Forty minutes of basketball all boiled down a single heartbeat.
The final 0.6 seconds of the night were what ultimately defined the game for North Carolina. Trailing to Pittsburgh by one point in the final possession, the Tar Heels had no choice but to make the short time count.
Off the inbound, the ball immediately found its way into Caleb Love's hands — just as it was drawn up. The junior guard stepped back, lined up a jumper, and let it fly.
But when the buzzer sounded a split-second later, UNC hadn't clinched the win. Instead, the ball had been swatted out of the air by Pittsburgh guard Nike Sibande, not making it more than a foot past Love’s fingertips. Despite trailing for the majority of the second half, the Tar Heels fell to Pitt once again, 65-64.
“.6 is enough to shoot your regular shot,” head coach Hubert Davis said. “It just didn’t go in.”
In reality, though, the moments leading up to that final play had just as much of an impact on the game.
After a missed jumper by Pittsburgh forward Blake Hinson with 49 seconds remaining, it seemed like the Tar Heels had the upper hand. But then, a UNC turnover and a foul called on junior guard RJ Davis gave the Panthers the opportunity to push ahead.
With two sunk free throws from guard Jamarius Burton, they did just that.
“At the end of the day we had a 1-point lead with the ball,” Hubert Davis said. “On two straight possessions, we turned the ball over, didn't get a shot and then we fouled them and put them on the free throw line … In a crucial moment where the only thing that you need to do was get a score or a stop, or both, we got neither. And that's the frustrating part.”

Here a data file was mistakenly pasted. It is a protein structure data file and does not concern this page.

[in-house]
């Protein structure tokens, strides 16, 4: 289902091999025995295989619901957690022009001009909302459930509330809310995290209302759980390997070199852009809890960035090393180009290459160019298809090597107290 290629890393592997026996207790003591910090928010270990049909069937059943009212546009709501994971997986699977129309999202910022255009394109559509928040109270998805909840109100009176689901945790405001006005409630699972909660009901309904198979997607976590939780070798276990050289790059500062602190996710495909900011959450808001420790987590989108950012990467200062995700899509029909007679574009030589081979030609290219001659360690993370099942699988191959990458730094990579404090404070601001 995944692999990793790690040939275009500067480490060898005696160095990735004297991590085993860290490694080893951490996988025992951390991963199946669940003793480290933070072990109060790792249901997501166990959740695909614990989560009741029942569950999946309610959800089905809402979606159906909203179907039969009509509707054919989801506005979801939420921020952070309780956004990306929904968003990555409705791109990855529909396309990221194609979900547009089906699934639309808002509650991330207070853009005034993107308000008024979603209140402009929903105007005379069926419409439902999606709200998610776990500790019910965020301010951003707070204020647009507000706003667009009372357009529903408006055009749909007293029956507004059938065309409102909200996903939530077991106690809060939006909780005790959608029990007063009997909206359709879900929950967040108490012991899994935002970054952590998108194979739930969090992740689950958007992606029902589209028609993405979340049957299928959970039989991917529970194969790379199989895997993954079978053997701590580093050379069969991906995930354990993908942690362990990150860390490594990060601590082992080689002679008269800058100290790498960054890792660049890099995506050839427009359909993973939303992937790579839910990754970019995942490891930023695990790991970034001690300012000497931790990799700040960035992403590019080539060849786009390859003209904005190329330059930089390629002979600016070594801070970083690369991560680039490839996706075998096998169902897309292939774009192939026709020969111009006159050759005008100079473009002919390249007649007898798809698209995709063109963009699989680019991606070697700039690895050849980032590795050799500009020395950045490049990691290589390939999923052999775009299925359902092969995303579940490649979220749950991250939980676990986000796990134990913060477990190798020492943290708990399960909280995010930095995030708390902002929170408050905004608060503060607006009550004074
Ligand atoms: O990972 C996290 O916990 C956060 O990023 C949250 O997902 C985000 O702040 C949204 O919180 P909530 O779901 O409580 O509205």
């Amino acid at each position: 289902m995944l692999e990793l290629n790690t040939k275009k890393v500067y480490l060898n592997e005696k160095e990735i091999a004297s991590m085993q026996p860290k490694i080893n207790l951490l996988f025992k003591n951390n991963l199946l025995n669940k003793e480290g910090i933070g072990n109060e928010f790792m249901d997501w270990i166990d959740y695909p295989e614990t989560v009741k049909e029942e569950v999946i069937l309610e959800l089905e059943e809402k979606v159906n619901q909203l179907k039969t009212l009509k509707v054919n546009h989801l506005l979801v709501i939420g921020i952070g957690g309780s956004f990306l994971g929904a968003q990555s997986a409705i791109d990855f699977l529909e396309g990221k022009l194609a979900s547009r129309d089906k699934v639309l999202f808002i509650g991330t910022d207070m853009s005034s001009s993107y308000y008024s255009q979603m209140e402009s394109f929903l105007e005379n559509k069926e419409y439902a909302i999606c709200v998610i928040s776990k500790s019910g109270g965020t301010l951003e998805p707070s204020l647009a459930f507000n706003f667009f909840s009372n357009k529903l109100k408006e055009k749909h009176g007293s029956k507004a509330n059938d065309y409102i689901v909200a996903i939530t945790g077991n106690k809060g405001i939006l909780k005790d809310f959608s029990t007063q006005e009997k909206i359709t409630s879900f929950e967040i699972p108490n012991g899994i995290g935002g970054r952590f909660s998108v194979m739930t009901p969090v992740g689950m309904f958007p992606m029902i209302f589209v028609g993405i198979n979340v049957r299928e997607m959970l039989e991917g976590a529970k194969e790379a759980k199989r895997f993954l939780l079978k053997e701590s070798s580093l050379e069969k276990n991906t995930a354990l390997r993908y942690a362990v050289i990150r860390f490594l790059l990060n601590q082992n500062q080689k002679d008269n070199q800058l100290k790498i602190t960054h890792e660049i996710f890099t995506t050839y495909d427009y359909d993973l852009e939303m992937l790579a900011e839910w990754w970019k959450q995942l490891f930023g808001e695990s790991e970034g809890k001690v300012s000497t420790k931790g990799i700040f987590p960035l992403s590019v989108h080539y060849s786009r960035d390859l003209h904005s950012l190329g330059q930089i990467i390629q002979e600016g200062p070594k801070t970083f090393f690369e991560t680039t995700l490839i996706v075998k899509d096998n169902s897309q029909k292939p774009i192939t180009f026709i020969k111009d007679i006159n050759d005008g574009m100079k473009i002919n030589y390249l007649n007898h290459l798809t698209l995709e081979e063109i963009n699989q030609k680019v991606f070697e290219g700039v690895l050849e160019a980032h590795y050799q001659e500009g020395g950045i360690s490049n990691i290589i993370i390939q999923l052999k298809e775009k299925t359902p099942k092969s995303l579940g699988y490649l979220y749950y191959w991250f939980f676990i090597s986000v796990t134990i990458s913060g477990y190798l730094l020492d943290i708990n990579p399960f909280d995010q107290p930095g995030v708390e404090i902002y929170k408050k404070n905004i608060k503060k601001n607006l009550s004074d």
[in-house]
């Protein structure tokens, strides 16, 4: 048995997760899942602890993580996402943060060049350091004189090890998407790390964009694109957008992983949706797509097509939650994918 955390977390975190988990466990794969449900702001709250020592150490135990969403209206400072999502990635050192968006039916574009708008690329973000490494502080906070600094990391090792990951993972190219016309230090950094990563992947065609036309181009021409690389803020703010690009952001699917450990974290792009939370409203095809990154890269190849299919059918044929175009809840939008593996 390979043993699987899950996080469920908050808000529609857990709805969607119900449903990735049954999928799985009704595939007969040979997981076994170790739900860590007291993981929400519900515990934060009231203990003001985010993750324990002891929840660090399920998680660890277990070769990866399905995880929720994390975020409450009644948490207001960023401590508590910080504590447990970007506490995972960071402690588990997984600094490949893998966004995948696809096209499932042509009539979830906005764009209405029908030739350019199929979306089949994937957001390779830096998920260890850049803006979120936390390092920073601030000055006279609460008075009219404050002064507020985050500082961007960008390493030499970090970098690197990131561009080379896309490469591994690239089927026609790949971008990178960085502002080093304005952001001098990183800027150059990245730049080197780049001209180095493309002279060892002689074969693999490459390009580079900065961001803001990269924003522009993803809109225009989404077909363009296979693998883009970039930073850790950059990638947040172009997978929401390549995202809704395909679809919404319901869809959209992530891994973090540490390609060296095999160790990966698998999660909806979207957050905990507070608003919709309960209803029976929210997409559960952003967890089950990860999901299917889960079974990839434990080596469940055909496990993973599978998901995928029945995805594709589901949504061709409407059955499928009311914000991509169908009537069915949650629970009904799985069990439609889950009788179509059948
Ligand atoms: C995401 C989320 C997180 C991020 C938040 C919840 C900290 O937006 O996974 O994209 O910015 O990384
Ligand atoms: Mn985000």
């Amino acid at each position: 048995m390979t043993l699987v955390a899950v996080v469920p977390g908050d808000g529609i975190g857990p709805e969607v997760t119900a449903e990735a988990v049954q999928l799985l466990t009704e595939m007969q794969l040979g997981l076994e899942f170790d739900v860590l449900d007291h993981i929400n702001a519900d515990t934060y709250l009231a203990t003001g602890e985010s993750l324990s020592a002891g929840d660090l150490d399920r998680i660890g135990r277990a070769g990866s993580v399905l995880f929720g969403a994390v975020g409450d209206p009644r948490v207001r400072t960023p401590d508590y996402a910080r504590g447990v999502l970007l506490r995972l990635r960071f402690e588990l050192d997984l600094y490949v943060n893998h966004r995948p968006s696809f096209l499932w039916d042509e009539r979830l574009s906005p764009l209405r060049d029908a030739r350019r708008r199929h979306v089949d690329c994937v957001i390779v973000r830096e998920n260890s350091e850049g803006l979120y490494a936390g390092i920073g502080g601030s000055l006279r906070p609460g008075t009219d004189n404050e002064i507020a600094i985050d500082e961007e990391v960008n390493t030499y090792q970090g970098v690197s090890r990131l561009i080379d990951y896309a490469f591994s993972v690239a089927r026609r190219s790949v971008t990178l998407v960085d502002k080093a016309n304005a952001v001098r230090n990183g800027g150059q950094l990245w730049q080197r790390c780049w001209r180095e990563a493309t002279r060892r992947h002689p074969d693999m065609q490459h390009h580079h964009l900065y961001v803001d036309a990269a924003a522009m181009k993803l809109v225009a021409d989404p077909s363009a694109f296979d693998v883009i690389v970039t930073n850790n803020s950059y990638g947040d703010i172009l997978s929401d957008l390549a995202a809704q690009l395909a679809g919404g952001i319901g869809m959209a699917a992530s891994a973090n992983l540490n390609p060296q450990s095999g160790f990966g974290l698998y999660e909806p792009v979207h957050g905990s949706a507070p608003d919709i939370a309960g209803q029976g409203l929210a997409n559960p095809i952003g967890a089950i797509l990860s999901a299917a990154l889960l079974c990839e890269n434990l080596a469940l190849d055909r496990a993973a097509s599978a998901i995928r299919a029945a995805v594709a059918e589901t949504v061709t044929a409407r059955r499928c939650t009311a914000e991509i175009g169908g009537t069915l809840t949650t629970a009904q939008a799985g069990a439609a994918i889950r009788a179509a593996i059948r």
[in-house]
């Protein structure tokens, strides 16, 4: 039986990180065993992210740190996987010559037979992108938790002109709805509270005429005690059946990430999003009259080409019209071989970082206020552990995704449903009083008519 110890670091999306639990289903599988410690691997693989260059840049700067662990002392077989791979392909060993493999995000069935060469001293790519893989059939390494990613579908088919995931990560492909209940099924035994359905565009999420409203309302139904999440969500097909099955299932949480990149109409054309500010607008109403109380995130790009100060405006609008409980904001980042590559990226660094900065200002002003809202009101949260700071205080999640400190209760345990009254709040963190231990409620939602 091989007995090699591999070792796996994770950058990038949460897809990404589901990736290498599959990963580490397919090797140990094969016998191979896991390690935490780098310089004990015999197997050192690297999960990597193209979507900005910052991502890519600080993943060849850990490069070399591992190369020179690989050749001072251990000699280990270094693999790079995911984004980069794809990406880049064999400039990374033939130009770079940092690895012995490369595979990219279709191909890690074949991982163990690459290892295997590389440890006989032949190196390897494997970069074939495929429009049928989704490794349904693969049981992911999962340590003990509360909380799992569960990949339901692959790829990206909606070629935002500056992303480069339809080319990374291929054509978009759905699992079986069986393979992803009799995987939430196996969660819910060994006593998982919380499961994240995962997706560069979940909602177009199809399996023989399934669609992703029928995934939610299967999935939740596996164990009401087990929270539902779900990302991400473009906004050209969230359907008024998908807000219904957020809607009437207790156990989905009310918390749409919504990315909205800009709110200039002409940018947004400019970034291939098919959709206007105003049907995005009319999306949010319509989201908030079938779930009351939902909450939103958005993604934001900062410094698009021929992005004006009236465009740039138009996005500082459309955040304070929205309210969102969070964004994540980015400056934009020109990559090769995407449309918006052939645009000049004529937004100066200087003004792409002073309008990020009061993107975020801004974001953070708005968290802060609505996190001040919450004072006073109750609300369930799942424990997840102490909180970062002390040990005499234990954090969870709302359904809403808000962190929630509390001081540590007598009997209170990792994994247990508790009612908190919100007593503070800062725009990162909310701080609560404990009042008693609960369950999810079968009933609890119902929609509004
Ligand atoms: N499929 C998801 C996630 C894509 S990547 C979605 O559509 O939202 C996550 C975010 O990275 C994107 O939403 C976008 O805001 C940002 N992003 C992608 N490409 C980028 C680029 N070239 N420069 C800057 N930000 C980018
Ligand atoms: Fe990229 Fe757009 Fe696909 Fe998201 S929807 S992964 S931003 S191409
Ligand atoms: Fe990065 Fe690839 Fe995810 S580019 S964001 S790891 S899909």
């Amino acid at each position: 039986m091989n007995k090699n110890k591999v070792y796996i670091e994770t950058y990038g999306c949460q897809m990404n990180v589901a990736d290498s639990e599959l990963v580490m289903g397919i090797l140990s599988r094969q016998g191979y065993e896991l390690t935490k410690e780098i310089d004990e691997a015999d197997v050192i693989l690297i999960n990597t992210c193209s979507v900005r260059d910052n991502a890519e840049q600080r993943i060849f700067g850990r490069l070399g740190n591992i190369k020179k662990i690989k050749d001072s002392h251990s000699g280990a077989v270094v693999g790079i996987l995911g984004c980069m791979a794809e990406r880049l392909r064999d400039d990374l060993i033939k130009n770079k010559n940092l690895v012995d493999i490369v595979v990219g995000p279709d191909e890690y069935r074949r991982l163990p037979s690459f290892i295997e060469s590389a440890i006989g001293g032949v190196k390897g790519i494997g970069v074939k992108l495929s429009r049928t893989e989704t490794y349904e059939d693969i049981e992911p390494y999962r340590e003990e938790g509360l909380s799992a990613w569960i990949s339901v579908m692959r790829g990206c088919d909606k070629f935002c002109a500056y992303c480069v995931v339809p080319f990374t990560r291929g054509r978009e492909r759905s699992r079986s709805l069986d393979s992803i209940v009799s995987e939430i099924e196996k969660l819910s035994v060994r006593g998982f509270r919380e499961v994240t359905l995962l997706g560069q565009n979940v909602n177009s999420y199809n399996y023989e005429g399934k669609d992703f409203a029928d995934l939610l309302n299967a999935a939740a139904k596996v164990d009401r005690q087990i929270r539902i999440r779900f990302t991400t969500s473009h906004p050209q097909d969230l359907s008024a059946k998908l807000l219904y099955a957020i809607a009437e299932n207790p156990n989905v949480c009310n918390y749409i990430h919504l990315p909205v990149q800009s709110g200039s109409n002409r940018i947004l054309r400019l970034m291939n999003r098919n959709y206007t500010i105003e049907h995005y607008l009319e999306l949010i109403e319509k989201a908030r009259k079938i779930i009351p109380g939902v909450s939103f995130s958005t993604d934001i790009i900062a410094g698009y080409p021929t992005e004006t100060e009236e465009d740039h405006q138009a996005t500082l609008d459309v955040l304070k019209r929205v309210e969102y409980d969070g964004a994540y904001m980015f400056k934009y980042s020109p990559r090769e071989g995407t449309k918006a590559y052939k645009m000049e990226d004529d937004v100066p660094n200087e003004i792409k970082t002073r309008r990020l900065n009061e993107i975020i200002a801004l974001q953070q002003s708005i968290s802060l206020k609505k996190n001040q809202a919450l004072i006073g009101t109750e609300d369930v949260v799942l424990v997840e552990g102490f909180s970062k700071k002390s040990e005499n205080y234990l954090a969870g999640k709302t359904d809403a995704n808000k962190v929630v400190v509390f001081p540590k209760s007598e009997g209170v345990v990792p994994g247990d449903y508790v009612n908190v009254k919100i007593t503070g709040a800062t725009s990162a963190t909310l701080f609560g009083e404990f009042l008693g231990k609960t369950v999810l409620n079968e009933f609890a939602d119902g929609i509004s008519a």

The final minute of the game was the worst-case scenario for the Tar Heels. Nothing went right for them, despite the fact that Davis said they drill scenarios like this one every day in practice.
Throughout the night, the Tar Heels missed countless chances to put themselves ahead of the Panthers and establish dominance.
North Carolina was unable to capitalize on scoring opportunities, shooting just under 35 percent and only making 13 out of 22 free throws. Despite forcing 10 turnovers, UNC was only able to score nine points off of them.
These small mistakes added up and, at the end of the game when it mattered most, it was those mistakes that caused the Tar Heels to drop their first home game of the year.
“We know that we were literally one make away, or one rebound or one stop away from winning that game,” graduate forward Pete Nance said. “There's one or two plays here and there that we had to make to beat a really good team and we all know that.”
For Davis, the loss all comes down to mentality.
“We weren’t disciplined enough to win the game. We weren't tough enough to win the game. We didn't shoot the ball well enough to win the game. We didn't play good enough defense to win the game,” Davis said. “The number one thing in regards to our team the whole year is the discipline and the details.”
Closing out tight games has been something the Tar Heels have struggled with repeatedly over the season, falling to teams like Alabama and Virginia in closely contested matchups. In its six previous losses, UNC had led at halftime in three of them, and two came down to the final possession.
Even in the team's wins, a significant amount have gone down to the wire or been close throughout the majority of play. This inability to obtain substantial leads stems from how the Tar Heels perform over the entire game — not just the final moments.
A game-deciding play with 0.6 seconds on the clock is unpredictable. It's also avoidable.
The Tar Heels will need to work to avoid having games defined by fractions of a second, and instead capitalize on opportunities throughout the game in order to win consistently down the line.
“We definitely should have won that game,” Love said. “But we play another one Saturday so we can’t get in our heads.”
@dthsports | firstname.lastname@example.org
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